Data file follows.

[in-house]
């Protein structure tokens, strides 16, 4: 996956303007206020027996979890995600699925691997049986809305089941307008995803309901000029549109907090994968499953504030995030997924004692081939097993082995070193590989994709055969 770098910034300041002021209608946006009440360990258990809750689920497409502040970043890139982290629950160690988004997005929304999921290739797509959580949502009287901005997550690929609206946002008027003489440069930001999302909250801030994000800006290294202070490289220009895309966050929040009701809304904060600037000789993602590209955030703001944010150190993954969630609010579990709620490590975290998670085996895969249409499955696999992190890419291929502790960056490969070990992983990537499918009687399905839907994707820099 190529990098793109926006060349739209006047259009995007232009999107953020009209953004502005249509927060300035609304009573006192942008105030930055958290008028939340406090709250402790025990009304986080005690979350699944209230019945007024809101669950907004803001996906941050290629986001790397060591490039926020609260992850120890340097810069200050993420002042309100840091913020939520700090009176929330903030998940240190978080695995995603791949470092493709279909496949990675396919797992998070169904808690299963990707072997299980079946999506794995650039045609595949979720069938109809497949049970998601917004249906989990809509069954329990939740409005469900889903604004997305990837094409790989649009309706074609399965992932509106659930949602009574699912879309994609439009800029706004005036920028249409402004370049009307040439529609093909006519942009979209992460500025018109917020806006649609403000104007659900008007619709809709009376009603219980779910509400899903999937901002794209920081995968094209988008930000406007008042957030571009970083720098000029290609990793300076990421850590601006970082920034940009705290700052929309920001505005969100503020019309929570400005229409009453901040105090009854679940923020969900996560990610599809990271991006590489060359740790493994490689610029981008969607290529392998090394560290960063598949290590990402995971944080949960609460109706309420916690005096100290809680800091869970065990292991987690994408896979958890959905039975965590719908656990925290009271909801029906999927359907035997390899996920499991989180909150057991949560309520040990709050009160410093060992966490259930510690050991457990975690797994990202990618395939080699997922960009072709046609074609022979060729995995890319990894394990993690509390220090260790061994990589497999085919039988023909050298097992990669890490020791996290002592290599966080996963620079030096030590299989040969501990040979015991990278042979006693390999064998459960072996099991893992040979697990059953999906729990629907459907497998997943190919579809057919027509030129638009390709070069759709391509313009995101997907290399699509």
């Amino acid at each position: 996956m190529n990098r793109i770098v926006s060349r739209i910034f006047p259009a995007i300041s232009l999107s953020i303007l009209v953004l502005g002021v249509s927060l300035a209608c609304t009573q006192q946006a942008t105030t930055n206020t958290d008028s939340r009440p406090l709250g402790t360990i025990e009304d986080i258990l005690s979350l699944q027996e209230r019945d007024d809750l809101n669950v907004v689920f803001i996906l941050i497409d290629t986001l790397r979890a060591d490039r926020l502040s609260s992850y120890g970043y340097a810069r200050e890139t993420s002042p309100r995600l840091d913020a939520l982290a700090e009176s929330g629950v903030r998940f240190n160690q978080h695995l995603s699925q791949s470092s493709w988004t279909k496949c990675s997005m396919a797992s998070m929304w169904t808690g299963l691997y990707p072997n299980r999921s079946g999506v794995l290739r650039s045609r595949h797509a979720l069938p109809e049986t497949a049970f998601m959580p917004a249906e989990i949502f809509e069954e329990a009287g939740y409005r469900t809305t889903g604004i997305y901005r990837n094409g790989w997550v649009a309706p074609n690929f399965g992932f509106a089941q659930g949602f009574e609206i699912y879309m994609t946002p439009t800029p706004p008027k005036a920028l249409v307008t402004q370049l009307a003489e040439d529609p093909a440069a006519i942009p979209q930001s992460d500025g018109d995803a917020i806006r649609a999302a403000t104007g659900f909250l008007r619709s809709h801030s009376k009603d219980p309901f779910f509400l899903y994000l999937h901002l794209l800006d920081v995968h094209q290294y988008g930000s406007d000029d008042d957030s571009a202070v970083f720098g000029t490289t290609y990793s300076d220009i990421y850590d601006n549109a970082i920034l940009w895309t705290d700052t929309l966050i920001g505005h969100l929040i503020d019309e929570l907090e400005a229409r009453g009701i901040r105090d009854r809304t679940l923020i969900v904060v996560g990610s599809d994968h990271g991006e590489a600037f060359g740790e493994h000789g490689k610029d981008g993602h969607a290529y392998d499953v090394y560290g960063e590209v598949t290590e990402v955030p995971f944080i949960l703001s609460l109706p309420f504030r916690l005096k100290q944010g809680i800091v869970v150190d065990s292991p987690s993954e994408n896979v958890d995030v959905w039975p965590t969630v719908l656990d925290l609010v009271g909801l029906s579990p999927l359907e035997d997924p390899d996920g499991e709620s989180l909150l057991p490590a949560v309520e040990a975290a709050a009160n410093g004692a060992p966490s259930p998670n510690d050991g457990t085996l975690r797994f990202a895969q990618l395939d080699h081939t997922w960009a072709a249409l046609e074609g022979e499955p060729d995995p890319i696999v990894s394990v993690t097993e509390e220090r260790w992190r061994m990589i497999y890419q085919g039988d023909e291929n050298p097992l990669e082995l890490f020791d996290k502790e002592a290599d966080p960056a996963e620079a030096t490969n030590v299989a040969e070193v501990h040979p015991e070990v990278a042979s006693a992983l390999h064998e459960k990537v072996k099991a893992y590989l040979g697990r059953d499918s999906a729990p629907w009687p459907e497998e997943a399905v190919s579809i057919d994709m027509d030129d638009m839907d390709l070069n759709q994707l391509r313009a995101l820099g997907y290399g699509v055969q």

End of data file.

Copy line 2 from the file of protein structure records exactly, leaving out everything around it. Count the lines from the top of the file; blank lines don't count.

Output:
């Protein structure tokens, strides 16, 4: 996956303007206020027996979890995600699925691997049986809305089941307008995803309901000029549109907090994968499953504030995030997924004692081939097993082995070193590989994709055969 770098910034300041002021209608946006009440360990258990809750689920497409502040970043890139982290629950160690988004997005929304999921290739797509959580949502009287901005997550690929609206946002008027003489440069930001999302909250801030994000800006290294202070490289220009895309966050929040009701809304904060600037000789993602590209955030703001944010150190993954969630609010579990709620490590975290998670085996895969249409499955696999992190890419291929502790960056490969070990992983990537499918009687399905839907994707820099 190529990098793109926006060349739209006047259009995007232009999107953020009209953004502005249509927060300035609304009573006192942008105030930055958290008028939340406090709250402790025990009304986080005690979350699944209230019945007024809101669950907004803001996906941050290629986001790397060591490039926020609260992850120890340097810069200050993420002042309100840091913020939520700090009176929330903030998940240190978080695995995603791949470092493709279909496949990675396919797992998070169904808690299963990707072997299980079946999506794995650039045609595949979720069938109809497949049970998601917004249906989990809509069954329990939740409005469900889903604004997305990837094409790989649009309706074609399965992932509106659930949602009574699912879309994609439009800029706004005036920028249409402004370049009307040439529609093909006519942009979209992460500025018109917020806006649609403000104007659900008007619709809709009376009603219980779910509400899903999937901002794209920081995968094209988008930000406007008042957030571009970083720098000029290609990793300076990421850590601006970082920034940009705290700052929309920001505005969100503020019309929570400005229409009453901040105090009854679940923020969900996560990610599809990271991006590489060359740790493994490689610029981008969607290529392998090394560290960063598949290590990402995971944080949960609460109706309420916690005096100290809680800091869970065990292991987690994408896979958890959905039975965590719908656990925290009271909801029906999927359907035997390899996920499991989180909150057991949560309520040990709050009160410093060992966490259930510690050991457990975690797994990202990618395939080699997922960009072709046609074609022979060729995995890319990894394990993690509390220090260790061994990589497999085919039988023909050298097992990669890490020791996290002592290599966080996963620079030096030590299989040969501990040979015991990278042979006693390999064998459960072996099991893992040979697990059953999906729990629907459907497998997943190919579809057919027509030129638009390709070069759709391509313009995101997907290399699509």